What Is Compulsive Exercising / Exercise Addiction?
Exercise is a vital activity for all human beings, and statistics show clearly that the average person does not exercise enough. Nevertheless, some people exercise to the point that it is actually destructive, and find it hard to abstain from this compulsion, no matter what the reason.
Of course, not everybody requires the same level of exercise. A corporate executive with a busy life and three kids might find that they are quite satisfied to allow themselves to feel healthy on 3 hours a week, whereas a professional sportsman might average more hours than this on a daily basis.
Nevertheless, some signs of someone compulsive exercising might include the following:
- exercising regardless of injuries, tiredness or illness
- consistently injury, including fatigue, soreness and stiffness
- feeling guilty or depressed when they don’t exercise
- making exercise a priority over personal relationships
- hormonal changes, including decreased testosterone in males, and increased production of cortisol, a hormone produced in response to stress that can cause the breakdown of bone, leading to an increased risk of stress fractures and osteoporosis
- muscle wasting
- feeling ‘withdrawal symptoms’ such as irritability when unable to exercise
- feeling like their job or relationships get in the way of exercise
- ignoring the concerns of friends and family about their attitude to exercise
- missing school, studies or work to exercise
Physical Risks Of Exercise Addiction
- Immune dysfunction: Excessive exercise without adequate recovery stresses the body, decreasing immune function and increasing the chance of respiratory infection.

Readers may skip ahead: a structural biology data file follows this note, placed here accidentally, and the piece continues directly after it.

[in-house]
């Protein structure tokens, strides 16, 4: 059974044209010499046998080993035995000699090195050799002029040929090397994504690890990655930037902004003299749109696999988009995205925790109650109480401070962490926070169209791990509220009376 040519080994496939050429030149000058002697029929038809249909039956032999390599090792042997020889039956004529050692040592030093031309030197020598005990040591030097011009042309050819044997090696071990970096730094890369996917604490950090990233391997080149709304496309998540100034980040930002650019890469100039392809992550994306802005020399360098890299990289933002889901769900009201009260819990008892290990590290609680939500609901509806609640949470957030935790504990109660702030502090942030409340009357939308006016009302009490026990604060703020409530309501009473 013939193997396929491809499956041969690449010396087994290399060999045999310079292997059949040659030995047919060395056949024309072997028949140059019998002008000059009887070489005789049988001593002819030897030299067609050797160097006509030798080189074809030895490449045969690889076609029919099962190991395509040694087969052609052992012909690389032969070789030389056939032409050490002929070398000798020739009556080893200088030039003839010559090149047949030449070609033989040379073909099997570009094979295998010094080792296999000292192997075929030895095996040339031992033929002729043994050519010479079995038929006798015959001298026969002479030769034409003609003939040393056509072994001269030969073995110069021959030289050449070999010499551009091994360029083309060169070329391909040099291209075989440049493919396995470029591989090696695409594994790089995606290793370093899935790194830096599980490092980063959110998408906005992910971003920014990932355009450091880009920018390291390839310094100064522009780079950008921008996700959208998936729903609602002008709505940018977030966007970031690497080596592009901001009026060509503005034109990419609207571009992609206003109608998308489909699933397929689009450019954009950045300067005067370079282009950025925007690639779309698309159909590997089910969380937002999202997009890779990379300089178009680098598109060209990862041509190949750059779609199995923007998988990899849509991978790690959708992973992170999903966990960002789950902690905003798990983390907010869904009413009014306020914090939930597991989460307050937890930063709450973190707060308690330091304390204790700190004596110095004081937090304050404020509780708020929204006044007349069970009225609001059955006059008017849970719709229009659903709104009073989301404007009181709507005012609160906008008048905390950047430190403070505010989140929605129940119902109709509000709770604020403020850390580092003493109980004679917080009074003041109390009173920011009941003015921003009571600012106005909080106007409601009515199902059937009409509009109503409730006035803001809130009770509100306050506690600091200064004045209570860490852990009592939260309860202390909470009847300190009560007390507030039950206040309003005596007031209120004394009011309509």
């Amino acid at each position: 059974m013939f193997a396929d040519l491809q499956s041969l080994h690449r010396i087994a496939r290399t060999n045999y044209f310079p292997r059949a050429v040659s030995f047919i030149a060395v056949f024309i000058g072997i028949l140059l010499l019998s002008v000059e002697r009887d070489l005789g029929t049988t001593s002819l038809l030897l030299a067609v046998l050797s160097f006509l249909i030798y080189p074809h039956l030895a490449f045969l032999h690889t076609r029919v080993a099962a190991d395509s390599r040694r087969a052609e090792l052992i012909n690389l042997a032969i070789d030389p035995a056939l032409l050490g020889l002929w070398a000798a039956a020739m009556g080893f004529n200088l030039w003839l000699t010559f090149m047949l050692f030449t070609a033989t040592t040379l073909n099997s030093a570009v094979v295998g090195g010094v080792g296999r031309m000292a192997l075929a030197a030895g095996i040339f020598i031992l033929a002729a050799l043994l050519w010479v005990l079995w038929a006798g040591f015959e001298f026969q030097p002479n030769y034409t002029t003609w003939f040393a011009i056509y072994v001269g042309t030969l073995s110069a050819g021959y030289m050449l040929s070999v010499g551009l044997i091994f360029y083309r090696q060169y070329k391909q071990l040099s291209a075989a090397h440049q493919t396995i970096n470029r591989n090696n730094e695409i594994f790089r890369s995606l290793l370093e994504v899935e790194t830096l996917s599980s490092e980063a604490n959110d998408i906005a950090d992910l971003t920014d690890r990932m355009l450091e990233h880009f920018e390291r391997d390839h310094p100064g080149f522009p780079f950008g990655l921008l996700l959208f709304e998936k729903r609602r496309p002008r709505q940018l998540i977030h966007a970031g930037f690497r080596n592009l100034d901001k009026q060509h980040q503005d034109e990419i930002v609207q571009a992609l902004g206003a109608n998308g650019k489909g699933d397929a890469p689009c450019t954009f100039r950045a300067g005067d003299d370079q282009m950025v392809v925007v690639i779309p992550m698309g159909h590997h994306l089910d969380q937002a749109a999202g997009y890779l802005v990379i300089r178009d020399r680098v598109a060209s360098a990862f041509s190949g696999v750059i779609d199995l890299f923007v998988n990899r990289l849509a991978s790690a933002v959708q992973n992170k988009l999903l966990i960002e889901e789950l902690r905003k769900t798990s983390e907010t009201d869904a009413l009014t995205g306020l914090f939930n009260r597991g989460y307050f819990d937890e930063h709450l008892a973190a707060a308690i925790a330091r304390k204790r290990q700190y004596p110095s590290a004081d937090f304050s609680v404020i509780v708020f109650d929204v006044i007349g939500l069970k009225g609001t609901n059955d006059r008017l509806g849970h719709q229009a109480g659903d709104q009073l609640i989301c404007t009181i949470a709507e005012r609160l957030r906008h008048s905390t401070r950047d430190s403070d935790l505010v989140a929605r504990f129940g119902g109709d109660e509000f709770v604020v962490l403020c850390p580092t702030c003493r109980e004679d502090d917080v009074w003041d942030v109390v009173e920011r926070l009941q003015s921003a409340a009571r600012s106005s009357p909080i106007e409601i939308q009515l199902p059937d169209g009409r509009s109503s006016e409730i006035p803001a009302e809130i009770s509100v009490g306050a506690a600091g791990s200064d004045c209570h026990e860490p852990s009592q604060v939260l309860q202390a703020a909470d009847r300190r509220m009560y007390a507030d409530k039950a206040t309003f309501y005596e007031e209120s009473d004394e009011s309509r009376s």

- Reproductive health problems: Women whose body-fat levels fall below 13 to 17 per cent can stop menstruating, a condition called amenorrhoea. When a woman is experiencing amenorrhoea, she is infertile. Amenorrhoea caused by excessive exercise is generally reversible when body-fat returns to normal, but can sometimes lead to chronic fertility problems. Normal levels are usually above 20 per cent.
- Mood and cognition problems: People who exercise too much can suffer from withdrawal symptoms including sleep disturbances, depression, anxiety, confusion and difficulty concentrating when they miss a day of exercise.
- Bone health: Both men and women who exercise too much are at a higher risk for developing osteoporosis and stress fractures. Women can suffer irreversible bone loss if they are not menstruating.
- Soft-tissues injuries: Avoiding rest or treatment for injuries can result in chronic damage to connective tissue. People who exercise too much also experience muscle soreness when they do not exercise. Instead of building muscle, too much exercise can destroy muscle mass, especially if the body is not getting enough nutrition, forcing it to break down muscle for energy.